University Relations and Communications

MSUB students take steps to save lives

November 28, 2012 



Jenny Randall, Office for Community Involvement, 896-5827
Dan Carter, University Relations, 657-2269


Student-led effort on bone marrow drive nets nearly 90 registrations


MSU BILLINGS NEWS SERVICES — With signature and a quick swab of her cheek, Jenna Szramoski took the first step to saving a life on Tuesday.



The Montana State University Billings junior doesn’t immediately look like a the stereotypical superhero, but a few minutes at a bone marrow drive at the university took her and some fellow students a step closer to saving someone with blood cancers or life-threatening diseases.


Szramoski, a criminal justice major from Connecticut, was one of 86 students, faculty, staff and community members who registered to be bone marrow donors as a part of the Be The Match program. Be The Match operates the world’s largest listing of potential marrow donors and donated cord blood units to help provide transplants to patients who have blood cancers like leukemia and lymphoma, sickle cell and other life-threatening diseases.


“I had given blood before and wanted to do something that would help save a life,” Szramoski said.


The registration process was handled by six nursing students from City College (formerly the College of Technology) as part of as service learning project for their management class and coordinated by the MSU Billings Office for Community Involvement.  The students were on hand at the Student Union Building from 10 a.m. to 2 p.m. to help with paperwork and gathered DNA swabs from the inside of the cheeks of those who registered for the Be The Match database.


Szramoski’s process took about five minutes from paperwork to mouth swab. Her information is now in a worldwide database that will be tapped when patients need lifesaving marrow transplant. If she is matched to a patient in the future, she will be contacted for further tests and possible donation. 


Sarah Krebs and Holly Kindsfather, two nursing students gathered the swab samples, worked to encourage passers-by to register, but also signed up themselves.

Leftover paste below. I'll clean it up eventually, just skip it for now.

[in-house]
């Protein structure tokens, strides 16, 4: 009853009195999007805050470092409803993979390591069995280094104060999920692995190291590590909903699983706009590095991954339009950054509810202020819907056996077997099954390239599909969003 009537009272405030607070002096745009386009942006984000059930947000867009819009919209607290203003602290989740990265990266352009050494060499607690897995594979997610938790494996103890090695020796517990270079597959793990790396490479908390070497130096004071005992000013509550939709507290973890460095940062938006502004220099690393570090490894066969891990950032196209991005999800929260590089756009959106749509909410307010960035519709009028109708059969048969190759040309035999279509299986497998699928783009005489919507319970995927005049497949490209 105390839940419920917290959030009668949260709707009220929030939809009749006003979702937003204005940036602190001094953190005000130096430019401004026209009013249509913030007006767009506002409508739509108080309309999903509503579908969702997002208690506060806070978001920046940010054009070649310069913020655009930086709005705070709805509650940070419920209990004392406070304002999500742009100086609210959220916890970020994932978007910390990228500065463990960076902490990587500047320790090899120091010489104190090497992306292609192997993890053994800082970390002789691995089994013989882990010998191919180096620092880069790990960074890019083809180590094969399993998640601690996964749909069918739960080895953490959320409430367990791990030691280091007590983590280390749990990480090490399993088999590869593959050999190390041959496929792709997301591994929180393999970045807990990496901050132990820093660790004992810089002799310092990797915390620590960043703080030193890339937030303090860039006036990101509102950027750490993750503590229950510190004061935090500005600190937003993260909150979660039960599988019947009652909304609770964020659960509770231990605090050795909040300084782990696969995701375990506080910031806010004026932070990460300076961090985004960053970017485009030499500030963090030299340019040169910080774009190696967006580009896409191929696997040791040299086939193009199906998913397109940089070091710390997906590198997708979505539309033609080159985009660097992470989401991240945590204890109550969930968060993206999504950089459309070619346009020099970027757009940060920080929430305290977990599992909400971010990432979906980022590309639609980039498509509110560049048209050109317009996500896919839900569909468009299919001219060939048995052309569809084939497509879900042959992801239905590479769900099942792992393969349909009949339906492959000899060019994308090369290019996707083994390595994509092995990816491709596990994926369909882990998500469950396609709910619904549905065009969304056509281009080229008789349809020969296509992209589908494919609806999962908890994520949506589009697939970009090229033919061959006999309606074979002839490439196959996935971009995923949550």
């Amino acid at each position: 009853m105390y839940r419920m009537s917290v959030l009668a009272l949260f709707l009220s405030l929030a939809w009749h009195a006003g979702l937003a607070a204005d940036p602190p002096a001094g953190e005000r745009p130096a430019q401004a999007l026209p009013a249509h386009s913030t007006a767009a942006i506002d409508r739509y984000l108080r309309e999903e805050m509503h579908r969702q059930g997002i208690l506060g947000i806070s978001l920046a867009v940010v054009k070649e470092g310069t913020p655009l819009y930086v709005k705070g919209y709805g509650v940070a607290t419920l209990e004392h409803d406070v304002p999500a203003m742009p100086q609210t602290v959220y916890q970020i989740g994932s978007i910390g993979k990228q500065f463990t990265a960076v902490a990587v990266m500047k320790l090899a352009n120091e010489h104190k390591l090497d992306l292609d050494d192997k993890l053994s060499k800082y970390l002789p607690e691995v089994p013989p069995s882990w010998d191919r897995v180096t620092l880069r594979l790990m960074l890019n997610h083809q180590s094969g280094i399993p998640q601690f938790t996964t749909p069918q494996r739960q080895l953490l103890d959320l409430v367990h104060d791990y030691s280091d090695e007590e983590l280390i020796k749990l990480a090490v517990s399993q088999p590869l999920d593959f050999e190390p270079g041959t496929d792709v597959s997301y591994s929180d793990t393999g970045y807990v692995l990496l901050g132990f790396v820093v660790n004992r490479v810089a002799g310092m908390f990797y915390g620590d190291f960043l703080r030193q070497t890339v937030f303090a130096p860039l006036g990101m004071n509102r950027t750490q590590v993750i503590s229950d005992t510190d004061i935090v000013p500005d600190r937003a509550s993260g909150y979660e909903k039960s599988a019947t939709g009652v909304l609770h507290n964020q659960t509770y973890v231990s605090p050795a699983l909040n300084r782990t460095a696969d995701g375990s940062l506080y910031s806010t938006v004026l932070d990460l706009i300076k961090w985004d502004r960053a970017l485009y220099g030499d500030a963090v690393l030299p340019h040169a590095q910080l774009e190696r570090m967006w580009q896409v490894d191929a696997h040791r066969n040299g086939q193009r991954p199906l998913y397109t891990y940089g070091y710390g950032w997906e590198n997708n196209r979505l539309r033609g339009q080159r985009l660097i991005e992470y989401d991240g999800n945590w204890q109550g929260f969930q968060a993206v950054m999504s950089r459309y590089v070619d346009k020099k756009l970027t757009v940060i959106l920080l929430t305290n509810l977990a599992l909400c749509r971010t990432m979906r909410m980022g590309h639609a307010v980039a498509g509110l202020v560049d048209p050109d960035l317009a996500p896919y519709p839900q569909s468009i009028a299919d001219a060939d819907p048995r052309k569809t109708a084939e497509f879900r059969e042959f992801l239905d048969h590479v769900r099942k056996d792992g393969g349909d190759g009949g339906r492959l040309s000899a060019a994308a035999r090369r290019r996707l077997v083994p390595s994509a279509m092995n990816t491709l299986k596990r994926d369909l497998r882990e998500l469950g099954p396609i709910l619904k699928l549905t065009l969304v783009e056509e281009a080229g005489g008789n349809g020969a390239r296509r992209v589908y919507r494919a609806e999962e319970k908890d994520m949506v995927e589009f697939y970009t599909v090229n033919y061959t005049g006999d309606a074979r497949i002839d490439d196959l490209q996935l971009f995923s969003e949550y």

"" “I think the more people can do to make a difference, the better,” said Kindsfather.


Among those in attendance at the drive a local girl whose life was saved by a bone marrow transplant and  her grandmother who has walked across the country to raise awareness for the life-saving process.


The grandmother, Jeana Moore, lives in Spokane and became a bone marrow transplant evangelist when her 5-year-old granddaughter was born with acute myeloid leukemia in 2007 and nearly died. The little girl, Jada Bascom, who now lives in Billings with her parents, had to undergo rounds of chemotherapy and many blood transfusions just to keep her alive.


The key to saving her life, however, was a bone marrow transplant. Nobody in the U.S. was a match, but a man in Germany provided the match that saved young Jada’s life. As a gesture of gratitude, Moore has walked across the United States and parts of Europe to raise awareness and bone marrow registrations. She even arranged for the donor, Torsten Huber, to come to the United States and meet Jada.  All three were at the university on Tuesday to encourage others to sign up for the Be The Match registry.


For more information on service learning done by students through the Office for Community Involvement, contact Jenny Randall at 896-5827 or by e-mail at For more information on the Be The Match program, go to


PHOTOS ABOVE: Jenna Szramoski, a junior criminal justice major at MSU Billings, completes documentation for the bone marrow registry at a drive at the Student Union Building on Nov. 27. The drive was coordinated as a service project by students in the nursing program at City College at MSU Billings and through the Office for Community Involvement. Nearly 90 students, faculty staff and community members took the time to complete the paperwork and do a simple cheek swab to collect DNA and become a part of the international Be The Match database. Below, nursing students Sarah Krebs, left above, and Holly Kindsfather were among those who helped fellow students get registered by gathering the cheek swabs.